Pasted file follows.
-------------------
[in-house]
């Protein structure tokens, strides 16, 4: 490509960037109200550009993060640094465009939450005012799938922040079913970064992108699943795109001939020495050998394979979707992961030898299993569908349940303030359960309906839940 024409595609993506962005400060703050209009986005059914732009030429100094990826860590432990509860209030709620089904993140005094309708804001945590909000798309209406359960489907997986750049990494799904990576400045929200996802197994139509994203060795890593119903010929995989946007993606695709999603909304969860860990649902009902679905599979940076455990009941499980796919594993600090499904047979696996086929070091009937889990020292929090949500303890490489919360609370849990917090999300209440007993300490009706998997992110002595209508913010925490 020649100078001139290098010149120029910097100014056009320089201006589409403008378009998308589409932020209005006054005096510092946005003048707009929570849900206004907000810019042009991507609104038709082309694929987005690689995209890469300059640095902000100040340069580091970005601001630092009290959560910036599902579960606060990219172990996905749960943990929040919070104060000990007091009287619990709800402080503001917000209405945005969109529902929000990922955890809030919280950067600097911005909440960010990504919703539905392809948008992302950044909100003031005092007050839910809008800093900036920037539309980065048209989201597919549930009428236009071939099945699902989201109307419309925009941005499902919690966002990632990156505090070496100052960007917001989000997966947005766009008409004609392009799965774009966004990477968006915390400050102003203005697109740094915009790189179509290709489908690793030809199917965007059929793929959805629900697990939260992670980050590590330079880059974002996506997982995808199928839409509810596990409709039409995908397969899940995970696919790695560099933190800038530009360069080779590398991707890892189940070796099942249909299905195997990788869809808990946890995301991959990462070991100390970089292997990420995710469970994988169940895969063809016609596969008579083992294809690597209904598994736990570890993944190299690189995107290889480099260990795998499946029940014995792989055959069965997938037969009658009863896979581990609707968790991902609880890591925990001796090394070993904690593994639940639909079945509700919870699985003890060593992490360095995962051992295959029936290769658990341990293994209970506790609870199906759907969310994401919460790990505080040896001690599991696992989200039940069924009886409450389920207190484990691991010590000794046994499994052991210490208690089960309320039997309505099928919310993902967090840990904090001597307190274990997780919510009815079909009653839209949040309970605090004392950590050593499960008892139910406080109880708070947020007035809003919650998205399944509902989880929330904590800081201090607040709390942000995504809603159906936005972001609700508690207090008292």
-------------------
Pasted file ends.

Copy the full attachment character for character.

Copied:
[in-house]
């Protein structure tokens, strides 16, 4: 490509960037109200550009993060640094465009939450005012799938922040079913970064992108699943795109001939020495050998394979979707992961030898299993569908349940303030359960309906839940 024409595609993506962005400060703050209009986005059914732009030429100094990826860590432990509860209030709620089904993140005094309708804001945590909000798309209406359960489907997986750049990494799904990576400045929200996802197994139509994203060795890593119903010929995989946007993606695709999603909304969860860990649902009902679905599979940076455990009941499980796919594993600090499904047979696996086929070091009937889990020292929090949500303890490489919360609370849990917090999300209440007993300490009706998997992110002595209508913010925490 020649100078001139290098010149120029910097100014056009320089201006589409403008378009998308589409932020209005006054005096510092946005003048707009929570849900206004907000810019042009991507609104038709082309694929987005690689995209890469300059640095902000100040340069580091970005601001630092009290959560910036599902579960606060990219172990996905749960943990929040919070104060000990007091009287619990709800402080503001917000209405945005969109529902929000990922955890809030919280950067600097911005909440960010990504919703539905392809948008992302950044909100003031005092007050839910809008800093900036920037539309980065048209989201597919549930009428236009071939099945699902989201109307419309925009941005499902919690966002990632990156505090070496100052960007917001989000997966947005766009008409004609392009799965774009966004990477968006915390400050102003203005697109740094915009790189179509290709489908690793030809199917965007059929793929959805629900697990939260992670980050590590330079880059974002996506997982995808199928839409509810596990409709039409995908397969899940995970696919790695560099933190800038530009360069080779590398991707890892189940070796099942249909299905195997990788869809808990946890995301991959990462070991100390970089292997990420995710469970994988169940895969063809016609596969008579083992294809690597209904598994736990570890993944190299690189995107290889480099260990795998499946029940014995792989055959069965997938037969009658009863896979581990609707968790991902609880890591925990001796090394070993904690593994639940639909079945509700919870699985003890060593992490360095995962051992295959029936290769658990341990293994209970506790609870199906759907969310994401919460790990505080040896001690599991696992989200039940069924009886409450389920207190484990691991010590000794046994499994052991210490208690089960309320039997309505099928919310993902967090840990904090001597307190274990997780919510009815079909009653839209949040309970605090004392950590050593499960008892139910406080109880708070947020007035809003919650998205399944509902989880929330904590800081201090607040709390942000995504809603159906936005972001609700508690207090008292």